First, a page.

(iv.1) $a> 0, b>0.$ That is, $a'<0<a, b'<0<b.$ Because in this case $a'b<0<a'b'\leq \max\{ab,a'b'\}$ and $ab'<0<ab\leq \max\{ab,a'b'\},$ we deduce that $\max\{ab,a'b,ab',a'b'\}=\max\{ab,a'b'\}.$ Then, for any $x\in A$ and $y\in B,$ we have $xy\leq \max\{ab, a'b'\}.$ Assume first that $\max\{ab, a'b'\}=a'b'.$ For sufficiently small $\epsilon>0,$ such that $a'+\epsilon<0$ and $b'+\epsilon<0,$ there exist $x^*\in A$ and $y^*\in B$ for which $x^*<a'+\epsilon<0$ and $y^*<b '+\epsilon<0.$ This gives $x^*y^*>(a'+\epsilon)(b'+\epsilon)=a'b'+\epsilon(a'+b'+\epsilon).$ Hence $\sup AB=c\geq x^*y^*\geq a'b'.$ Therefore $a'b'$ is the least upper bound of $A\cdot B.$ In the case where $\max\{ab, a'b'\}=ab,$ for sufficiently small $\epsilon>0,$ such that $a-\epsilon>0$ and $b-\epsilon>0,$ there exists $x_1\in A$ and $y_1\in B$ such that $x_1>a-\epsilon>0, y_1>b-\epsilon>0.$ This gives $x_1y_1>(a-\epsilon)(b-\epsilon)=ab-a\epsilon-\epsilon(b-\epsilon)=ab-\epsilon\big(a+b-\epsilon\big).$ Since $\lim_{\epsilon\to 0+}\epsilon\big( a+b-\epsilon\big)=0,$ the order preserving property of limit gives that $x_1y_1\geq ab,$ and hence $c\geq ab.$ Therefore $\sup (AB)=c=ab=\max\{ab,a'b,ab',a'b'\}.$ Therefore we have proved that, in this sub-case, $\sup AB=\max\{ab,ab',a'b,a'b'\}.$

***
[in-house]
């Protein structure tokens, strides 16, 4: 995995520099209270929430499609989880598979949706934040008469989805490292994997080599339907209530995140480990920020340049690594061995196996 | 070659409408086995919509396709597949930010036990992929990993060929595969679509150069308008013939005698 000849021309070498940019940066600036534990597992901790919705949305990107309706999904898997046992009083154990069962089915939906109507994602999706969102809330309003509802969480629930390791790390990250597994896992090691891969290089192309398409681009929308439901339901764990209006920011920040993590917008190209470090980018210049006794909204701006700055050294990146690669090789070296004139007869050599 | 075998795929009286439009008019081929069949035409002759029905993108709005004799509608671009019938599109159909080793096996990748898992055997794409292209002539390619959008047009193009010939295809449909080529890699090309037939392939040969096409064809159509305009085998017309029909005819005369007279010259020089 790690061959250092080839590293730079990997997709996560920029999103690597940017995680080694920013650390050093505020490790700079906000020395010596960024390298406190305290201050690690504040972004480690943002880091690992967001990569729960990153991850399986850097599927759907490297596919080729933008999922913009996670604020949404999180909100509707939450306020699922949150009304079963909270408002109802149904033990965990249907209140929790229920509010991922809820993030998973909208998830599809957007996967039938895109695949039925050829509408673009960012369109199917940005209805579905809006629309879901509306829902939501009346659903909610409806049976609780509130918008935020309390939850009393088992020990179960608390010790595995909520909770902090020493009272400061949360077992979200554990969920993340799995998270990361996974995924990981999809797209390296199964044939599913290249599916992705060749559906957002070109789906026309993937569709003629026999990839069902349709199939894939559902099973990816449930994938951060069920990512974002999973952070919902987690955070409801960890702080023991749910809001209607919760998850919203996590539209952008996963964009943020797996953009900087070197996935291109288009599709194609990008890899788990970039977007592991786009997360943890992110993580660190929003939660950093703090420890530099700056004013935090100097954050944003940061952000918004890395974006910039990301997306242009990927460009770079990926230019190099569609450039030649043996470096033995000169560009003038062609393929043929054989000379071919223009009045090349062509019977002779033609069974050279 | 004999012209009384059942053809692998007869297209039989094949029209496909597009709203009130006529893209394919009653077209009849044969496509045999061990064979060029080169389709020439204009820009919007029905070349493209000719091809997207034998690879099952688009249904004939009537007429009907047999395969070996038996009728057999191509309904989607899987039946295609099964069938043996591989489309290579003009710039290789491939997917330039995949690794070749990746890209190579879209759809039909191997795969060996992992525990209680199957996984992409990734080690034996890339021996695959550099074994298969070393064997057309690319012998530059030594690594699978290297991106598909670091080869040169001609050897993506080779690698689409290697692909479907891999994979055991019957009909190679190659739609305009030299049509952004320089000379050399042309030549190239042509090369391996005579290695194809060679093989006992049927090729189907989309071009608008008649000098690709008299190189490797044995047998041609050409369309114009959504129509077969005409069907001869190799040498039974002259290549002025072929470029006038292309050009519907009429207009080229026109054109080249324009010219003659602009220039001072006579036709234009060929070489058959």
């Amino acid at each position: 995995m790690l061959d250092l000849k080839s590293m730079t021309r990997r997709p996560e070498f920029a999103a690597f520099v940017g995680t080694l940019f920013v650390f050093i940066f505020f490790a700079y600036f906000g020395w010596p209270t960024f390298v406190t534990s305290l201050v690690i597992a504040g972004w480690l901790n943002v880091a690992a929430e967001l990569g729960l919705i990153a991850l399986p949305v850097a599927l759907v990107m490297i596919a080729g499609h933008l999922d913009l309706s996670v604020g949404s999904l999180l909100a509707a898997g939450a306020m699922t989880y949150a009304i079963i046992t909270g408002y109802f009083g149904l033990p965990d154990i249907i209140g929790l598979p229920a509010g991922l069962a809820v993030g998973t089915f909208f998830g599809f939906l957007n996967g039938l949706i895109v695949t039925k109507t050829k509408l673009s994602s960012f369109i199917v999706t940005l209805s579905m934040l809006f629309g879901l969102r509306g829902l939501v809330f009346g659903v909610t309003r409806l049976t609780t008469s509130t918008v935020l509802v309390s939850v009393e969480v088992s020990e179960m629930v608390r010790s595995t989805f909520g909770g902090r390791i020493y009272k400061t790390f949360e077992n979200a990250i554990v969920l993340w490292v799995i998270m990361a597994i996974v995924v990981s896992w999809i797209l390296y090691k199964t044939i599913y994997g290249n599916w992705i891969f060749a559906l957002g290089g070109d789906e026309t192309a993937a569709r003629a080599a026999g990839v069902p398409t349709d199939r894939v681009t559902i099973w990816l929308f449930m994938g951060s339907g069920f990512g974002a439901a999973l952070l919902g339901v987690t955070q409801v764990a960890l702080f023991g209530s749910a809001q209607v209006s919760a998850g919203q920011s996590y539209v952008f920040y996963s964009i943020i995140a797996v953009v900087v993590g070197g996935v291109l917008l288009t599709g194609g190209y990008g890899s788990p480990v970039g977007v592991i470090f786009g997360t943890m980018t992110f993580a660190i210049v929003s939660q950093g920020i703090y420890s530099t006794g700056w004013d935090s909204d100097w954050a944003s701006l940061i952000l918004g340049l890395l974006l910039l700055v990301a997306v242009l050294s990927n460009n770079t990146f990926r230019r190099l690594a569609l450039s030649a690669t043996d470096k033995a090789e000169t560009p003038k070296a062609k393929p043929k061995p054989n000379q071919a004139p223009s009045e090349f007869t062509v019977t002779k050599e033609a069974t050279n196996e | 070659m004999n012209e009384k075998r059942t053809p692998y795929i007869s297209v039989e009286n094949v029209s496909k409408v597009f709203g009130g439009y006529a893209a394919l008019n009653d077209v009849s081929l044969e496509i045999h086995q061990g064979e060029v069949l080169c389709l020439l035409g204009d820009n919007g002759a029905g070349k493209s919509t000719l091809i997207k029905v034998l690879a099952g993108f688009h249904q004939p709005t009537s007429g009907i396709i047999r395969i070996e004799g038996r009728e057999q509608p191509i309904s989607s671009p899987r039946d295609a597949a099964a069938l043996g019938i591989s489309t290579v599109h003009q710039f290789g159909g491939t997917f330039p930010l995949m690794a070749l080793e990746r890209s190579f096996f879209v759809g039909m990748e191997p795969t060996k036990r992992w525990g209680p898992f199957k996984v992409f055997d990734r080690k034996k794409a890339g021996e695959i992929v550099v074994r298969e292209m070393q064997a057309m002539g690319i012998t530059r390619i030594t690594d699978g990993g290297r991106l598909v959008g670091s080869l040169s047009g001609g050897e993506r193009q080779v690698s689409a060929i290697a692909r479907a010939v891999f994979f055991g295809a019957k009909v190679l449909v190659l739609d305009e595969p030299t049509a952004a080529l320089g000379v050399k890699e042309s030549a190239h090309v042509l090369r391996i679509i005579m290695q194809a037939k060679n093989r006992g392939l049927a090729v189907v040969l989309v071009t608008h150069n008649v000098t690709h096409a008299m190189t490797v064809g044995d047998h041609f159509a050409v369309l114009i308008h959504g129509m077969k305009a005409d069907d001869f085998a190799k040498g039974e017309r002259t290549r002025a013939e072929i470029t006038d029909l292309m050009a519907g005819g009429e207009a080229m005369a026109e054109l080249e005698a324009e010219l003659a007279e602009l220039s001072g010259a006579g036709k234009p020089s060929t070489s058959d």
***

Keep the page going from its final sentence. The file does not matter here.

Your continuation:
(iv.2) $a>0, b\leq 0.$ Then $ab\leq 0\leq a'b\leq a'b', ab'\leq 0\leq a'b',$ which gives that $\max\{ab,a'b,ab',a'b'\}=a'b'.$ In this case, for every $y\in B,$ $y\leq 0.$ Let $z\in AB,$ then there exist $x\in A, y\in B$ such that $z=xy.$ If $x\geq 0,$ then since $a'< x\leq a,$ so $z=xy\leq a'y\leq a'b';$ while if $x<0,$ then $z=xy\leq a'y\leq a'b'.$ Hence $a'b'$ is an upper bound of $AB.$ Since $a'<0$ and $b'<0,$ for sufficiently small $\epsilon>0,$ such that $a'+\epsilon<0$ and $b'+\epsilon<0,$ there exist $x_1\in A, y_1\in B$ such that $x_1<a'+\epsilon<0, y_1<b'+\epsilon<0,$ which implies that $x_1y_1>(a'+\epsilon)(b'+\epsilon)=a'b'+\epsilon(a'+b'+\epsilon)\to a'b', $ as $\epsilon\to 0+0.$ Hence $x_1y_1\geq a'b'.$ Thus $c=\sup AB\geq x_1y_1\geq a'b'.$ Therefore we have $\sup AB=c=a'b'=\max\{ab,a'b,ab',a'b'\}.$

(iv.3) $a\leq 0, b>0.$ Similar to sub-case (iv.2), or you can argue by simply swapping $A$ and $B.$